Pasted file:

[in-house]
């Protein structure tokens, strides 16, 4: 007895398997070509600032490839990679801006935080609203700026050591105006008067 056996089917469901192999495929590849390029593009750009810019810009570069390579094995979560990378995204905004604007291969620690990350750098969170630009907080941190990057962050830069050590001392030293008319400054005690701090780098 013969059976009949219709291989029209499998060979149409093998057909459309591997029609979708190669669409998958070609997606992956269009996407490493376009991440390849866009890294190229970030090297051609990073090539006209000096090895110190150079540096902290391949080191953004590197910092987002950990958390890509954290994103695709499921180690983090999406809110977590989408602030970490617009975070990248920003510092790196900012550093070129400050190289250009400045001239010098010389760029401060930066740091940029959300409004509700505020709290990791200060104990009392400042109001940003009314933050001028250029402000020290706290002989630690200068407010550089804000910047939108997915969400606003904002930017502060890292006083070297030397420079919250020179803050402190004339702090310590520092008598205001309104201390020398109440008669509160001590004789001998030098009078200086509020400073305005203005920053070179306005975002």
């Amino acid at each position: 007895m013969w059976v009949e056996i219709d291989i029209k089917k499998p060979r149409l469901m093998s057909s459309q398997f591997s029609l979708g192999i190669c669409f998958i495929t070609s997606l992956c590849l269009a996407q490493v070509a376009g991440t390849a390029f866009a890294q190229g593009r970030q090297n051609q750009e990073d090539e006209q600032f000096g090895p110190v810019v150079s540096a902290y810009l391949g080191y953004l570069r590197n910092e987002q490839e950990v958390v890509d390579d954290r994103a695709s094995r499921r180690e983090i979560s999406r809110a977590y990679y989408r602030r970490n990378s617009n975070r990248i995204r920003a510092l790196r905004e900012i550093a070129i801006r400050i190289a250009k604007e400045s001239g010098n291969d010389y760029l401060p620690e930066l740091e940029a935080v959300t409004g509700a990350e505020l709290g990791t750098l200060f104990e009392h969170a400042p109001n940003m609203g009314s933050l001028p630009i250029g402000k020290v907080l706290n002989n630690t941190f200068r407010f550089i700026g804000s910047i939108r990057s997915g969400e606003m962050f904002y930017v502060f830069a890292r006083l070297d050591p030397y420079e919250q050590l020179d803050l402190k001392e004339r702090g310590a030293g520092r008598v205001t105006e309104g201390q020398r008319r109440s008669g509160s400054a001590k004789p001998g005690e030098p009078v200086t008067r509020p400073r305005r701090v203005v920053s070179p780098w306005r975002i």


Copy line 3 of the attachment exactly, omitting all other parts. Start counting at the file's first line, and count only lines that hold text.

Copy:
């Amino acid at each position: 007895m013969w059976v009949e056996i219709d291989i029209k089917k499998p060979r149409l469901m093998s057909s459309q398997f591997s029609l979708g192999i190669c669409f998958i495929t070609s997606l992956c590849l269009a996407q490493v070509a376009g991440t390849a390029f866009a890294q190229g593009r970030q090297n051609q750009e990073d090539e006209q600032f000096g090895p110190v810019v150079s540096a902290y810009l391949g080191y953004l570069r590197n910092e987002q490839e950990v958390v890509d390579d954290r994103a695709s094995r499921r180690e983090i979560s999406r809110a977590y990679y989408r602030r970490n990378s617009n975070r990248i995204r920003a510092l790196r905004e900012i550093a070129i801006r400050i190289a250009k604007e400045s001239g010098n291969d010389y760029l401060p620690e930066l740091e940029a935080v959300t409004g509700a990350e505020l709290g990791t750098l200060f104990e009392h969170a400042p109001n940003m609203g009314s933050l001028p630009i250029g402000k020290v907080l706290n002989n630690t941190f200068r407010f550089i700026g804000s910047i939108r990057s997915g969400e606003m962050f904002y930017v502060f830069a890292r006083l070297d050591p030397y420079e919250q050590l020179d803050l402190k001392e004339r702090g310590a030293g520092r008598v205001t105006e309104g201390q020398r008319r109440s008669g509160s400054a001590k004789p001998g005690e030098p009078v200086t008067r509020p400073r305005r701090v203005v920053s070179p780098w306005r975002i």